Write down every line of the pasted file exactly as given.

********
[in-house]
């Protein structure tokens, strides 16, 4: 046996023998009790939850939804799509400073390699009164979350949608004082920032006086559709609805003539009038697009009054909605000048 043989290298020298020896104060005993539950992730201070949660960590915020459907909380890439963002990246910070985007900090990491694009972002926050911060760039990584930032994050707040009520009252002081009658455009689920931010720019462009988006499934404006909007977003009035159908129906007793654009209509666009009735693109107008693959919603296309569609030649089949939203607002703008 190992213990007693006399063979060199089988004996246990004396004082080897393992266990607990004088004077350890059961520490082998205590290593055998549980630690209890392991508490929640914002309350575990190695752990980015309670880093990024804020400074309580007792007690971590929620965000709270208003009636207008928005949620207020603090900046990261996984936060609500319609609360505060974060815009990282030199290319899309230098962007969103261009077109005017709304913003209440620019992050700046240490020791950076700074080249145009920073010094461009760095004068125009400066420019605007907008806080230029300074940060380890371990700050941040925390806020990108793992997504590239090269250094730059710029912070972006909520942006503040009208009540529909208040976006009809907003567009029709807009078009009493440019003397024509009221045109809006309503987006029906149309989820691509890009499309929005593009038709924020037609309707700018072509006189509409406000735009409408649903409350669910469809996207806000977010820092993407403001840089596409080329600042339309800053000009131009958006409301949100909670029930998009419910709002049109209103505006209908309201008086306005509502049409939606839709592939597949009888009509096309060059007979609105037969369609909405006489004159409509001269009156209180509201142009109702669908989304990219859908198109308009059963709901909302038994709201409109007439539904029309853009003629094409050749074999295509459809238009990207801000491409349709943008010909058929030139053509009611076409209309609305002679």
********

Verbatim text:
[in-house]
């Protein structure tokens, strides 16, 4: 046996023998009790939850939804799509400073390699009164979350949608004082920032006086559709609805003539009038697009009054909605000048 043989290298020298020896104060005993539950992730201070949660960590915020459907909380890439963002990246910070985007900090990491694009972002926050911060760039990584930032994050707040009520009252002081009658455009689920931010720019462009988006499934404006909007977003009035159908129906007793654009209509666009009735693109107008693959919603296309569609030649089949939203607002703008 190992213990007693006399063979060199089988004996246990004396004082080897393992266990607990004088004077350890059961520490082998205590290593055998549980630690209890392991508490929640914002309350575990190695752990980015309670880093990024804020400074309580007792007690971590929620965000709270208003009636207008928005949620207020603090900046990261996984936060609500319609609360505060974060815009990282030199290319899309230098962007969103261009077109005017709304913003209440620019992050700046240490020791950076700074080249145009920073010094461009760095004068125009400066420019605007907008806080230029300074940060380890371990700050941040925390806020990108793992997504590239090269250094730059710029912070972006909520942006503040009208009540529909208040976006009809907003567009029709807009078009009493440019003397024509009221045109809006309503987006029906149309989820691509890009499309929005593009038709924020037609309707700018072509006189509409406000735009409408649903409350669910469809996207806000977010820092993407403001840089596409080329600042339309800053000009131009958006409301949100909670029930998009419910709002049109209103505006209908309201008086306005509502049409939606839709592939597949009888009509096309060059007979609105037969369609909405006489004159409509001269009156209180509201142009109702669908989304990219859908198109308009059963709901909302038994709201409109007439539904029309853009003629094409050749074999295509459809238009990207801000491409349709943008010909058929030139053509009611076409209309609305002679």